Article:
Let’s Talk Money…Part 2: Is My Goal to Reach Financial Independence in 7 Years possible?

In part 1 of my Let’s Talk Money series I calculated our savings rate and net worth. Calculating these numbers will help me track our progress towards financial independence (FI). They will also allow me to calculate the length of time it will take to reach my savings goal. There are many retirement calculators on the internet that can help you determine how long it’s going to take you to reach FI but the one I liked the best was on Mr. Money Mustache’s website at http://mustachecalc.com so it’s the one I used to calculate the numbers for our journey.

The first number that’s required for this calculator is “yearly expenditures”. I calculated our yearly expenditures by adding up all of our monthly bills including mortgage, utilities, cell phones, internet, and childcare. Then I added the bills we pay on a yearly basis such as HOA fees, life and auto insurance, and taxes that are required in our state. Those were the easy numbers to calculate as they are all relatively the same amounts all the time. Determining our averages for gas, groceries and miscellaneous spending like entertainment was much harder as these are variable. I took a one month snap shot from our bank statement and multiplied it by 12 to get a yearly estimate. Going forward I will create a monthly statement of our spending so I can better track where our money is going. I also included an estimate for vacations, christmas and birthday presents to get our yearly spending number of $85,000 which I entered into the calculator. I was disheartened by what the first set of numbers showed me:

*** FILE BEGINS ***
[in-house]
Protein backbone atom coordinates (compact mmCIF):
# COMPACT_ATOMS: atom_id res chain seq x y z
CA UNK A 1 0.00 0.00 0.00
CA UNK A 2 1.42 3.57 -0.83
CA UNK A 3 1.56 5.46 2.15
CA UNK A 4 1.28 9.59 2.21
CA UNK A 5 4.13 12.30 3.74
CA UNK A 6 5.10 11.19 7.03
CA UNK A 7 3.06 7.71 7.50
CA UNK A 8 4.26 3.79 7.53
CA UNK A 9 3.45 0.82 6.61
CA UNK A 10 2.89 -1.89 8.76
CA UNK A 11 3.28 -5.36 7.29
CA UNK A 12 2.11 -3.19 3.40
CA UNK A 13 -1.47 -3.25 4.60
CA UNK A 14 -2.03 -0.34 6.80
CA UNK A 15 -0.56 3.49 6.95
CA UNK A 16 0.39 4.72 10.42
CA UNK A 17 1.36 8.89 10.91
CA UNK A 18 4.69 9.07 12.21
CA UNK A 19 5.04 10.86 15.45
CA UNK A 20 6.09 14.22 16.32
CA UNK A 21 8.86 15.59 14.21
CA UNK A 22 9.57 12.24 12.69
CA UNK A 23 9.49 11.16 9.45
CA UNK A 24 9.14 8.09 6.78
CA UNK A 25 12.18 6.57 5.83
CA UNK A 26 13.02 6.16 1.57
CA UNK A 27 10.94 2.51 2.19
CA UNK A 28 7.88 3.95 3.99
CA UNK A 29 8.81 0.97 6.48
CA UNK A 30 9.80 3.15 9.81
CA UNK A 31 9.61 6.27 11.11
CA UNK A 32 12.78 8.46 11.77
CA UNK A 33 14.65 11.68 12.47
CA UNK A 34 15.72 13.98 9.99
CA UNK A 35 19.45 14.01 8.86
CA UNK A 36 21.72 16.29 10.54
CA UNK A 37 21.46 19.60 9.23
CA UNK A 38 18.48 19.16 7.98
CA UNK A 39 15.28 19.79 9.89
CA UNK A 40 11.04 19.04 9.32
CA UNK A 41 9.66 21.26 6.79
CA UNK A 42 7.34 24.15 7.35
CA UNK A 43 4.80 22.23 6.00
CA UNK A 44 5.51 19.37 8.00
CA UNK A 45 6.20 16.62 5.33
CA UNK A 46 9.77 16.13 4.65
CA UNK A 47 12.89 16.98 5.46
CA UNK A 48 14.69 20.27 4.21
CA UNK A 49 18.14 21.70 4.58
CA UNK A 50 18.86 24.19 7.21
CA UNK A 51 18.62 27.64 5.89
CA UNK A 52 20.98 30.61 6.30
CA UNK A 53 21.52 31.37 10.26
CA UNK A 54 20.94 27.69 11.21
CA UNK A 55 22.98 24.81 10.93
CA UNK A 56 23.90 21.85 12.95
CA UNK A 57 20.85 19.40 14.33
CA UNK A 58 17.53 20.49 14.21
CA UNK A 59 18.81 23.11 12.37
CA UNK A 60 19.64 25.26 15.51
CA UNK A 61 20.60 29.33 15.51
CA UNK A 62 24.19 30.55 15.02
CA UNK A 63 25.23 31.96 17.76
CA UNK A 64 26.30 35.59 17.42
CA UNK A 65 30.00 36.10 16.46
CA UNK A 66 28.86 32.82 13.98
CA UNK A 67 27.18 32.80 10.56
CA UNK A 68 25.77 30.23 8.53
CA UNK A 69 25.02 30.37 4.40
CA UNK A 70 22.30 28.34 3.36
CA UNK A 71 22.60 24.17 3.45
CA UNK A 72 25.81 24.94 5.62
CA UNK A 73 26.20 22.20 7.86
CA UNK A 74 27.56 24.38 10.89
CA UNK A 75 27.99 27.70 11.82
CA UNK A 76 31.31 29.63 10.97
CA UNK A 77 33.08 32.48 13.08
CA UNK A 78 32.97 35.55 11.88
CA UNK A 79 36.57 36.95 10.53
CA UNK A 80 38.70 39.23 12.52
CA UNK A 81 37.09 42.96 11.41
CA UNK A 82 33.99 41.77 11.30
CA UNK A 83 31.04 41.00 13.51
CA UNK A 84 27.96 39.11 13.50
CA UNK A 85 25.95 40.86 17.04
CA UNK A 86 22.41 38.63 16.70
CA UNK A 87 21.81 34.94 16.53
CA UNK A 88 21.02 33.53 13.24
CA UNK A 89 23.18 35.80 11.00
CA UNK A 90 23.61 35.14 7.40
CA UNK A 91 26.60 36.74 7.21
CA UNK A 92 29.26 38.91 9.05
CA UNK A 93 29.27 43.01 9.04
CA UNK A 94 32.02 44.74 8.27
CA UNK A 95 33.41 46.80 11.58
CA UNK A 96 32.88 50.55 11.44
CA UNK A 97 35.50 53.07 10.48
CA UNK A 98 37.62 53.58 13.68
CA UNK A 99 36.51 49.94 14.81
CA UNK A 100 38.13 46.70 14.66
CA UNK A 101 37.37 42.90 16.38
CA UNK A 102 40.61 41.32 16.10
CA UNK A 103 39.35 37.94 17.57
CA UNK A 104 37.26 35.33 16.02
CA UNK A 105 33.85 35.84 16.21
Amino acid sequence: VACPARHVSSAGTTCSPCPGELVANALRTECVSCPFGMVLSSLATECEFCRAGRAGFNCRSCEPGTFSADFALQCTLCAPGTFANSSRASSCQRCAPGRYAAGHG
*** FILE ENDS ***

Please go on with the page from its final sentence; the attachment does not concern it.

Yearly expenditures at present of $85,000 x 25 = 2.125 million needed for retirement.

TWO MILLION!! How in the hell were we supposed to save that much money? I’m 42 so it’s not like I have time on my side here. Suddenly all my bad money decisions and mistakes came crashing down on me and I felt like I couldn’t breathe. Anxiety laid on me like a fat sweaty man lays on a couch. I proceeded with the calculator hoping something good would come. The next step is to enter your net worth ($451,000) and your yearly savings. The calculator determines your years to retirement by adding interest to your savings and deducting for inflation:

With current yearly savings including 401k plus employer match = $43,800